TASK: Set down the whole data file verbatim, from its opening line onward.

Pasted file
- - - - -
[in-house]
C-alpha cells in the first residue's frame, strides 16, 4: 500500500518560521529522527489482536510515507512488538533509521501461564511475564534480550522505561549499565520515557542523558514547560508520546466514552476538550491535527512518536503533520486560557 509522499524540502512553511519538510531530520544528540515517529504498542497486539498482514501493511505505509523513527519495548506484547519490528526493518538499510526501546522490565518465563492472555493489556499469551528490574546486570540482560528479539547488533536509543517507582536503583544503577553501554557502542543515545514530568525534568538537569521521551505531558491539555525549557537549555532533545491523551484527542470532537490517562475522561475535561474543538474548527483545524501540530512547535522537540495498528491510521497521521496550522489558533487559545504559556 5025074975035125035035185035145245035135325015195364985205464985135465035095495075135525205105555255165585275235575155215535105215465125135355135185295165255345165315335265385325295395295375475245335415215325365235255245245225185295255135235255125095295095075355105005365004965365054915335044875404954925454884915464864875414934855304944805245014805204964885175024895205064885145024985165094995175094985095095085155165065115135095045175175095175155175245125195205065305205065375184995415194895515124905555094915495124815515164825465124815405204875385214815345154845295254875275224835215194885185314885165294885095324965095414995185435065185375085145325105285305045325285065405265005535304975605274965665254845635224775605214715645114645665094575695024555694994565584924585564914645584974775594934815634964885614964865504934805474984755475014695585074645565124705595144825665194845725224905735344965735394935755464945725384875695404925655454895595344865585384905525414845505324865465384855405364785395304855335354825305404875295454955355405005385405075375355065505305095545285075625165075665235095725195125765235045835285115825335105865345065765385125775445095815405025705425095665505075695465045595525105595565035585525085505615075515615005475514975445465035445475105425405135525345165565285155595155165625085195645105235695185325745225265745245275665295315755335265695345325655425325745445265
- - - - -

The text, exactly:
[in-house]
C-alpha cells in the first residue's frame, strides 16, 4: 500500500518560521529522527489482536510515507512488538533509521501461564511475564534480550522505561549499565520515557542523558514547560508520546466514552476538550491535527512518536503533520486560557 509522499524540502512553511519538510531530520544528540515517529504498542497486539498482514501493511505505509523513527519495548506484547519490528526493518538499510526501546522490565518465563492472555493489556499469551528490574546486570540482560528479539547488533536509543517507582536503583544503577553501554557502542543515545514530568525534568538537569521521551505531558491539555525549557537549555532533545491523551484527542470532537490517562475522561475535561474543538474548527483545524501540530512547535522537540495498528491510521497521521496550522489558533487559545504559556 5025074975035125035035185035145245035135325015195364985205464985135465035095495075135525205105555255165585275235575155215535105215465125135355135185295165255345165315335265385325295395295375475245335415215325365235255245245225185295255135235255125095295095075355105005365004965365054915335044875404954925454884915464864875414934855304944805245014805204964885175024895205064885145024985165094995175094985095095085155165065115135095045175175095175155175245125195205065305205065375184995415194895515124905555094915495124815515164825465124815405204875385214815345154845295254875275224835215194885185314885165294885095324965095414995185435065185375085145325105285305045325285065405265005535304975605274965665254845635224775605214715645114645665094575695024555694994565584924585564914645584974775594934815634964885614964865504934805474984755475014695585074645565124705595144825665194845725224905735344965735394935755464945725384875695404925655454895595344865585384905525414845505324865465384855405364785395304855335354825305404875295454955355405005385405075375355065505305095545285075625165075665235095725195125765235045835285115825335105865345065765385125775445095815405025705425095665505075695465045595525105595565035585525085505615075515615005475514975445465035445475105425405135525345165565285155595155165625085195645105235695185325745225265745245275665295315755335265695345325655425325745445265